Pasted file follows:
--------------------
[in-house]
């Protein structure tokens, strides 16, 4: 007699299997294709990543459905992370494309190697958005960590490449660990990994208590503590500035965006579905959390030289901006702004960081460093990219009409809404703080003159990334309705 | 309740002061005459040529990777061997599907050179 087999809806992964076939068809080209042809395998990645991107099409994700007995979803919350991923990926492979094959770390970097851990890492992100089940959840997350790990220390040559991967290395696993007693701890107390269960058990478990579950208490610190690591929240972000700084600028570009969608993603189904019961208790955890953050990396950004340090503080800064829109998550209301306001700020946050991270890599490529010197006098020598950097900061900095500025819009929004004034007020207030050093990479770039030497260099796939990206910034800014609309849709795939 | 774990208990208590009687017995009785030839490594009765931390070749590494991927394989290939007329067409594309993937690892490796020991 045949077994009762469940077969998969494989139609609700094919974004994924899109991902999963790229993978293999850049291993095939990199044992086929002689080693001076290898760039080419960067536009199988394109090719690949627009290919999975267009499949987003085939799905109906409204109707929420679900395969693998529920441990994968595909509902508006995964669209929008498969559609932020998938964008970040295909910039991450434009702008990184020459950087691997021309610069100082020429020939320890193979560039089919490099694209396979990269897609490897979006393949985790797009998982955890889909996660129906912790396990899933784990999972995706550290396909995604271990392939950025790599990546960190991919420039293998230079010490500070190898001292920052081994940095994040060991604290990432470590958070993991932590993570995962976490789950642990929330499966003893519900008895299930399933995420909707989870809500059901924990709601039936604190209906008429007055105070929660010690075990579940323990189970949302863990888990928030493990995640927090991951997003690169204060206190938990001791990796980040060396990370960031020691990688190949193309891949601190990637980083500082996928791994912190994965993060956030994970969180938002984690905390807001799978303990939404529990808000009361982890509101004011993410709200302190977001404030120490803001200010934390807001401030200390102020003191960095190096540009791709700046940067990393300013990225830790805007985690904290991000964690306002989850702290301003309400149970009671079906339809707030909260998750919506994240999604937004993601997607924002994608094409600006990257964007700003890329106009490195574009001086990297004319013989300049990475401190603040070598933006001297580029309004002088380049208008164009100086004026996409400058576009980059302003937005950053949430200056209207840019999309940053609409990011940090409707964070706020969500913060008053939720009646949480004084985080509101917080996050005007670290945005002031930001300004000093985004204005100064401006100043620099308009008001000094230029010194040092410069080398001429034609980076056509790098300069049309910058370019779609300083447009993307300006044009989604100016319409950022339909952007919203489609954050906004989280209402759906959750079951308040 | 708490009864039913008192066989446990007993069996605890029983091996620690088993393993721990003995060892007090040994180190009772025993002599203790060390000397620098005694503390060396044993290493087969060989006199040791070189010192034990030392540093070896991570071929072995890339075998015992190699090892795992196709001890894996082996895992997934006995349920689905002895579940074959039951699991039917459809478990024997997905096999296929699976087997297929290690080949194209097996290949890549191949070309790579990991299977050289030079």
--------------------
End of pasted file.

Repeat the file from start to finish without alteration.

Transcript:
[in-house]
């Protein structure tokens, strides 16, 4: 007699299997294709990543459905992370494309190697958005960590490449660990990994208590503590500035965006579905959390030289901006702004960081460093990219009409809404703080003159990334309705 | 309740002061005459040529990777061997599907050179 087999809806992964076939068809080209042809395998990645991107099409994700007995979803919350991923990926492979094959770390970097851990890492992100089940959840997350790990220390040559991967290395696993007693701890107390269960058990478990579950208490610190690591929240972000700084600028570009969608993603189904019961208790955890953050990396950004340090503080800064829109998550209301306001700020946050991270890599490529010197006098020598950097900061900095500025819009929004004034007020207030050093990479770039030497260099796939990206910034800014609309849709795939 | 774990208990208590009687017995009785030839490594009765931390070749590494991927394989290939007329067409594309993937690892490796020991 045949077994009762469940077969998969494989139609609700094919974004994924899109991902999963790229993978293999850049291993095939990199044992086929002689080693001076290898760039080419960067536009199988394109090719690949627009290919999975267009499949987003085939799905109906409204109707929420679900395969693998529920441990994968595909509902508006995964669209929008498969559609932020998938964008970040295909910039991450434009702008990184020459950087691997021309610069100082020429020939320890193979560039089919490099694209396979990269897609490897979006393949985790797009998982955890889909996660129906912790396990899933784990999972995706550290396909995604271990392939950025790599990546960190991919420039293998230079010490500070190898001292920052081994940095994040060991604290990432470590958070993991932590993570995962976490789950642990929330499966003893519900008895299930399933995420909707989870809500059901924990709601039936604190209906008429007055105070929660010690075990579940323990189970949302863990888990928030493990995640927090991951997003690169204060206190938990001791990796980040060396990370960031020691990688190949193309891949601190990637980083500082996928791994912190994965993060956030994970969180938002984690905390807001799978303990939404529990808000009361982890509101004011993410709200302190977001404030120490803001200010934390807001401030200390102020003191960095190096540009791709700046940067990393300013990225830790805007985690904290991000964690306002989850702290301003309400149970009671079906339809707030909260998750919506994240999604937004993601997607924002994608094409600006990257964007700003890329106009490195574009001086990297004319013989300049990475401190603040070598933006001297580029309004002088380049208008164009100086004026996409400058576009980059302003937005950053949430200056209207840019999309940053609409990011940090409707964070706020969500913060008053939720009646949480004084985080509101917080996050005007670290945005002031930001300004000093985004204005100064401006100043620099308009008001000094230029010194040092410069080398001429034609980076056509790098300069049309910058370019779609300083447009993307300006044009989604100016319409950022339909952007919203489609954050906004989280209402759906959750079951308040 | 708490009864039913008192066989446990007993069996605890029983091996620690088993393993721990003995060892007090040994180190009772025993002599203790060390000397620098005694503390060396044993290493087969060989006199040791070189010192034990030392540093070896991570071929072995890339075998015992190699090892795992196709001890894996082996895992997934006995349920689905002895579940074959039951699991039917459809478990024997997905096999296929699976087997297929290690080949194209097996290949890549191949070309790579990991299977050289030079």